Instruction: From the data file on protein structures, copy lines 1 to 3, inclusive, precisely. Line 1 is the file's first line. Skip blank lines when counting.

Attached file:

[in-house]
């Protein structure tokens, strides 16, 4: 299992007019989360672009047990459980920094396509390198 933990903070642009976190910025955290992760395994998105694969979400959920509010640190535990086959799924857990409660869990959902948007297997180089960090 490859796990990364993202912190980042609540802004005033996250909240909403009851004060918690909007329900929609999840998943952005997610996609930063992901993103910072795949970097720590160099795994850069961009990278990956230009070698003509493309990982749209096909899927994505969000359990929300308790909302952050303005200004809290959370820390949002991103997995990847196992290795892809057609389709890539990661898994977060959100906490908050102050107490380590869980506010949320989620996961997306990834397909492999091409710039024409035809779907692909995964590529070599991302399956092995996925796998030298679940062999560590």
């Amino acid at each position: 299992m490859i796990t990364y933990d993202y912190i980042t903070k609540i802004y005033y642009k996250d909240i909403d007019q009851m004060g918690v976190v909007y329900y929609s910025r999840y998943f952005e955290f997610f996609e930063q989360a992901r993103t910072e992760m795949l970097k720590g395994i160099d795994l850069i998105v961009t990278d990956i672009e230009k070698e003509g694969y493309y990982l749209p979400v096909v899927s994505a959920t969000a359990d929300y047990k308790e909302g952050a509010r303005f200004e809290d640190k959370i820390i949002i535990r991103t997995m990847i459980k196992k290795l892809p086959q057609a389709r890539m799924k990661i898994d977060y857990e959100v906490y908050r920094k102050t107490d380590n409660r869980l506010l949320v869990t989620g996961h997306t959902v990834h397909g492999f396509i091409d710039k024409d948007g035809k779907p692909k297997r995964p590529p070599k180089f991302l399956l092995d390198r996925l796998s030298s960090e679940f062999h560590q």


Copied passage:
[in-house]
């Protein structure tokens, strides 16, 4: 299992007019989360672009047990459980920094396509390198 933990903070642009976190910025955290992760395994998105694969979400959920509010640190535990086959799924857990409660869990959902948007297997180089960090 490859796990990364993202912190980042609540802004005033996250909240909403009851004060918690909007329900929609999840998943952005997610996609930063992901993103910072795949970097720590160099795994850069961009990278990956230009070698003509493309990982749209096909899927994505969000359990929300308790909302952050303005200004809290959370820390949002991103997995990847196992290795892809057609389709890539990661898994977060959100906490908050102050107490380590869980506010949320989620996961997306990834397909492999091409710039024409035809779907692909995964590529070599991302399956092995996925796998030298679940062999560590």
């Amino acid at each position: 299992m490859i796990t990364y933990d993202y912190i980042t903070k609540i802004y005033y642009k996250d909240i909403d007019q009851m004060g918690v976190v909007y329900y929609s910025r999840y998943f952005e955290f997610f996609e930063q989360a992901r993103t910072e992760m795949l970097k720590g395994i160099d795994l850069i998105v961009t990278d990956i672009e230009k070698e003509g694969y493309y990982l749209p979400v096909v899927s994505a959920t969000a359990d929300y047990k308790e909302g952050a509010r303005f200004e809290d640190k959370i820390i949002i535990r991103t997995m990847i459980k196992k290795l892809p086959q057609a389709r890539m799924k990661i898994d977060y857990e959100v906490y908050r920094k102050t107490d380590n409660r869980l506010l949320v869990t989620g996961h997306t959902v990834h397909g492999f396509i091409d710039k024409d948007g035809k779907p692909k297997r995964p590529p070599k180089f991302l399956l092995d390198r996925l796998s030298s960090e679940f062999h560590q």